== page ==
Wednesday, May 4, 2022
It already seems like we have been meeting for several weeks. Now that the retreat days are done, the planned process has begun and the schedule is tightly configured. The Superior General’s report this morning was the main event. He told me that he thought that it would not fill in the time given for it – 90 minutes – and he was right, except that part of that time was to be given over to questions and comments.
The presentation itself was about 45 minutes, and it was really excellent. He started by quoting Ephesians 4:23 about putting on a new mind and asked what it meant for us at this moment in the history of the Institute to “procure God’s glory” because that is what we have consecrated ourselves to. We joyfully proclaim God’s glory through the ministry of education. We must not forget why this charism came into existence, and we must realize that we inherited that charism, one that always exceeds our expectations and our cautions. It is a charism that witnesses to Jesus and his project for the reign of God.
The talk went on in that vein, and it is well worth reading once it is publicly made available. Listening to it was like a spiritual rally – a sort of political rally without the fuss and noise and confetti – touching lots of echoes in the heart and articulating all those things that first attracted you to this Lasallian vocation and that keeps you in it. In one section, he said, “Brothers, we too are called to be men of the spirit. The renewal of the Institute will become a reality to the extent that we give ourselves to spiritual renewal. Each Brother is invited to renew himself spiritually. This won’t happen without knowing that we are loved. …” He also highlighted the new realities of today: “Our world has changed in these last two years. What meaning does a changed world have for us? … It is time to realize the dreams of past chapters … Reimagine who we are and for whom we are as followers of Jesus Christ.” And in terms of the expectations for this General Chapter, “We don’t expect that Chapter to offer a definitive governance model in these three weeks, but we do hope that it provides clear direction for developing a model by the next General Chapter.” These are only little nuggets that I managed to write out almost verbatim, but it gives you a sense of the message. He also repeatedly urged us to be aware of the fact that while there are few Brother vocations, the Holy Spirit has given us thousands and thousands of Lasallian vocations. What does that mean? How do we read that for our lives and our future?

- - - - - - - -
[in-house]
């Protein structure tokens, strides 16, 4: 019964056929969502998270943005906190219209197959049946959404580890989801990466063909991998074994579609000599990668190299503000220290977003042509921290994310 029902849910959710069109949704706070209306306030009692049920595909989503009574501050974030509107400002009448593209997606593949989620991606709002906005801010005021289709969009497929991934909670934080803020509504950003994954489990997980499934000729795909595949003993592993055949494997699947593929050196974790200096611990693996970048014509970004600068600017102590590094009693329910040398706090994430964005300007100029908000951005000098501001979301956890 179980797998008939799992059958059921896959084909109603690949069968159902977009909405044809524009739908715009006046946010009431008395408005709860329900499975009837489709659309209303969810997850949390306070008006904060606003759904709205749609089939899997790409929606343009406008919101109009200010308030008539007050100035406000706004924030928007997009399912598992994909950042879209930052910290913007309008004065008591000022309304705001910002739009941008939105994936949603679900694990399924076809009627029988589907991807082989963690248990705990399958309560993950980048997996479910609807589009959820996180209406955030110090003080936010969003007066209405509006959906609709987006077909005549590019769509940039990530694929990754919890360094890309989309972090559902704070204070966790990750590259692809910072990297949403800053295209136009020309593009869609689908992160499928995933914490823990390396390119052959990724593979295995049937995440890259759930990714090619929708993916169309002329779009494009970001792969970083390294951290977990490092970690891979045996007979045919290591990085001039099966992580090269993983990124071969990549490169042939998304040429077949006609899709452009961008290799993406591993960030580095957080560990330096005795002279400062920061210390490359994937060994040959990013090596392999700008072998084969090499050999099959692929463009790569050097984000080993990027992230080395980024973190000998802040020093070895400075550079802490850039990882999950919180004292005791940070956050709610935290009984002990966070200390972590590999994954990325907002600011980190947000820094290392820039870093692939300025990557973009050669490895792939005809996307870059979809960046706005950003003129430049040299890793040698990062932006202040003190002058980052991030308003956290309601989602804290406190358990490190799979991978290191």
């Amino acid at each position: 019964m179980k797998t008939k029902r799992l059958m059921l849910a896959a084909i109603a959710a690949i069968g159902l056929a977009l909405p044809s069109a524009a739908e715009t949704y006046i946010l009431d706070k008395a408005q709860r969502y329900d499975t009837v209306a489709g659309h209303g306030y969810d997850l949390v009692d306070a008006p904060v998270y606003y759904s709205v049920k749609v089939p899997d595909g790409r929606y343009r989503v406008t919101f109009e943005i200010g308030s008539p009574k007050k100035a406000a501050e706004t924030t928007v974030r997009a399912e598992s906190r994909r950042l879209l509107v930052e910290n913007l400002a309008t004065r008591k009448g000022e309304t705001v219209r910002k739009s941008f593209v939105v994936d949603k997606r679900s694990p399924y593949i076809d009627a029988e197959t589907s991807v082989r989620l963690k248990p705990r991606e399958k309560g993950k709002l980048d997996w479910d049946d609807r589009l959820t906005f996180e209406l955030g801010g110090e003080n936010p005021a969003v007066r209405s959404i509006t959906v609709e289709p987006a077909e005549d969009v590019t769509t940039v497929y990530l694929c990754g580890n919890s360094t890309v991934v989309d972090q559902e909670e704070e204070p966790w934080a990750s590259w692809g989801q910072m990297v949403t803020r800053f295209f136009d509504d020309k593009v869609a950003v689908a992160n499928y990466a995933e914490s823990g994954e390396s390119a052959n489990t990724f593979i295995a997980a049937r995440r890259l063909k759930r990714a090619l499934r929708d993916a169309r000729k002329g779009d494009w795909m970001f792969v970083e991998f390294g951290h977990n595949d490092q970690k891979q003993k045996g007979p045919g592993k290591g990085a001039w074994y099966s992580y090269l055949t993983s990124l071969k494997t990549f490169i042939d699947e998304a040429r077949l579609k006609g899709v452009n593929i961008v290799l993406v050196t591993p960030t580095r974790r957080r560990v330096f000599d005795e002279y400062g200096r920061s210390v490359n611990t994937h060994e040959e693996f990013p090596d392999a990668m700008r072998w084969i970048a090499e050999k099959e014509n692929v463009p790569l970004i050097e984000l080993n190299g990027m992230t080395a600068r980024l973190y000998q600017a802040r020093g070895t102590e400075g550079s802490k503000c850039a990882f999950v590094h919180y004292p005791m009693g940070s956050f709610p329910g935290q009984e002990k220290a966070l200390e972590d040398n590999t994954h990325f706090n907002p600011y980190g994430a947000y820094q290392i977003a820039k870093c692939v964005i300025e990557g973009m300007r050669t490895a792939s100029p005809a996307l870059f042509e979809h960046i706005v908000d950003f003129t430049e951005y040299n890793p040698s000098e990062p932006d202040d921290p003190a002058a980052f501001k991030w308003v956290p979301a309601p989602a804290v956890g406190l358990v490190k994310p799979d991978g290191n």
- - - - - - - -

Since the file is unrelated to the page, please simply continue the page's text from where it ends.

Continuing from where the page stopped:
After the talk, there were some questions and some comments, a number of them highlighting the organizational realities and responsibilities that were part of our educational scope today. One of his responses stood out to me, although it’s not exactly verbatim; “Through dialogues and discussion, I am convinced that we can move toward new models. … I wonder if we have been offering models to our Partners based on religious life structures? I hope that we come up with a model whereby Brothers and Partners share responsibility for the mission.” He highlighted some of the ways that France and ARLEP have responded to their realities and have shared responsibility for the mission with their Partners, and Brothers made reference to synodality. One asked, “Are we really enriching the entire Lasallian world in terms of the charismatic path, or are we just maintaining the mission?” Here I’ll stop putting down quotations. Just know that it was one of those genuinely engaging exchanges that are as rare as they are rich. At the end of the 90 minutes we deserved a break and took it.
The next person on the agenda was me; my fifteen minutes of fame, as it were. The report was going to be on the Lasallian Research and Resources Service, for which I am the “Secretary/Coordinator” – a rather strange title, but okay. For the last couple of weeks, I’d been working on the talk, figuring out ways to keep it informative but also appealing. The text was written out, with cues for the Powerpoint pieces, and timed to the minute. I’d figured out a way whereby a smaller corner video could run across multiple slides, allowing me to make my points while a silent walk-through video of the various locations ran in one corner of the slide. I had also made copies of the text, with DeepL.com translation copies in French and Spanish, to be given to the translators in their booths. They would certainly appreciate the English text I was going to use, but perhaps they’s like the pre-translated ones as well.